iMac really slow - want to do a fresh install

Discussion in 'iMac' started by snowmaan, Dec 9, 2012.

  1. macrumors regular

    Sep 29, 2008
    Sydney Australia
    It's so slow and hangs constantly when opening even small files or programs. It's around 3 years old now so it's had a lot of work and junk installed over the years I guess

    What's the best way to do a fresh install nowadays?

    I don't have the original disc but I have the disc from when I upgraded to Mountain Leopard recently

    Also any tips on doing it, things to avoid, good ways to backup data etc

    I have an external HDD and also regular time machine backups

  2. macrumors member

    Oct 28, 2007
    Before doing a fresh installation, doing an authorization fix and disk check may help.

    You need to boot up from your installation disk (or USB), run disk utility from there and check/fix authorization on your bootdrive. Also do a check disk / fix boot drive using disk utility.

    If it's still very slow, check the SMART status of your drive. It might be time to replace the drive.

    My iMac went dead slow with drive problem, twice.
  3. macrumors 603


    The problem here is Mountain Lion, seems to be slow with many users.
  4. macrumors 68030


    May 20, 2010
    Los Angeles, CA
    You have two options.

    1. Reboot holding down Command-R; this will boot you into the Mountain Lion recovery partition. Use disk utility to wipe/reformat your system volume/partition, and then you can reinstall Mountain Lion afresh. It'll prompt you for your AppleID to verify that you own Mountain Lion, and then once that check passes, your computer will download and install the OS on the spot. Get cozy, it'll be a while. When it finishes, you'll be ready for takeoff.

    2. Go to the App Store, redownload Mountain Lion. Quit the installer app when it loads upon the completion of the download. Find the installer in your Applications folder. Right-click on it, and go to Show Contents. Then navigate to Shared Support. You should see a file in there called InstallESD.dmg. Copy that file elsewhere so you're not using the version in the app. Then from the newly created copy, right-click, and select open with, and then Disk Utility. Or just drag that file into Disk Utility. Or open Disk Utility and navigate to the newly copied InstallESD.dmg file. Either way, you get the idea. From Disk Utility, either:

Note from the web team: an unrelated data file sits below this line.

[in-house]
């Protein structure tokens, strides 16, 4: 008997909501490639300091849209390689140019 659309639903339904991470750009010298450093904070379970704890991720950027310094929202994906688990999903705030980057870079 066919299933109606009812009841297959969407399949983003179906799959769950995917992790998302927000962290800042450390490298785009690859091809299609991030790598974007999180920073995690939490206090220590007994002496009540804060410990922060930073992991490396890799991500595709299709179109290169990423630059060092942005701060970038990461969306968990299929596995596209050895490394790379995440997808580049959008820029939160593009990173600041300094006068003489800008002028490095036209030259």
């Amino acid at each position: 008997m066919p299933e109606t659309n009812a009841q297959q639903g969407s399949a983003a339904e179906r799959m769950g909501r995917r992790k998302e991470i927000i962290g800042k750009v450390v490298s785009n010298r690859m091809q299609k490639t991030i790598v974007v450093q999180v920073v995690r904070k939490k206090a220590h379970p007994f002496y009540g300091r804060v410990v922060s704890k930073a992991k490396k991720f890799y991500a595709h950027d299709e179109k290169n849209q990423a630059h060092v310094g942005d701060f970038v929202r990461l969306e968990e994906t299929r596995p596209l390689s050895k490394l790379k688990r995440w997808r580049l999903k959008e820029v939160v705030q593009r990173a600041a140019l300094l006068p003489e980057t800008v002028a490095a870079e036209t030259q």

A. burn InstallESD to a dual-layer DVD or:

    B. take a thumb drive, no smaller than 8GB, and format it as Mac OS Extended (Journaled), and under Options, make sure it uses GUID and not Apple Partition Map or Master Boot Record. Once your drive is formatted and ready to roll, go under the Restore tab and under Source select the InstallESD image, and under the destination, select your thumb drive. If that fails, try mounting InstallESD.dmg and under Source, selecting Mac OS X Install ESD (as that sometimes is necessary).

    Either way, this will leave you with a perfectly bootable 10.8.2 install media.
  5. macrumors member

    Aug 5, 2012
    Los Angeles - California
    Be also sure you didn't put much thing on your desktop, its gonna slow down your computer!
  6. thread starter macrumors regular

    Sep 29, 2008
    Sydney Australia
    That's great, thanks very much all

    Yebubbleman - option 1 seems blindingly better / easier than option 2?

    I will definitely try an authorization fix and disk check first I think. I reckon the HDD is not in great shape, as I think I ran a check on it before, and whilst it seemed to pass ok, it has plenty of capacity left, so it should be a loaded drive issue I think

    It was really slow before Mountain Lion unfortunately
  7. macrumors 603


    Option 1 is faster if your internet connection is reasonably fast.

    And yes it is always smart to check the disk first, you do NOT have to do this from another bootable disk, you can check the disk if it is OK, if not then you have to run it from another bootable disk or recovery and repair there.
    Repairing permissions CAN be done in your System, you don't need to run this from another disk.
  8. thread starter macrumors regular

    Sep 29, 2008
    Sydney Australia
    Excellent, thanks justperry
    I will go and work out the best way to check the disc then and give it a shot

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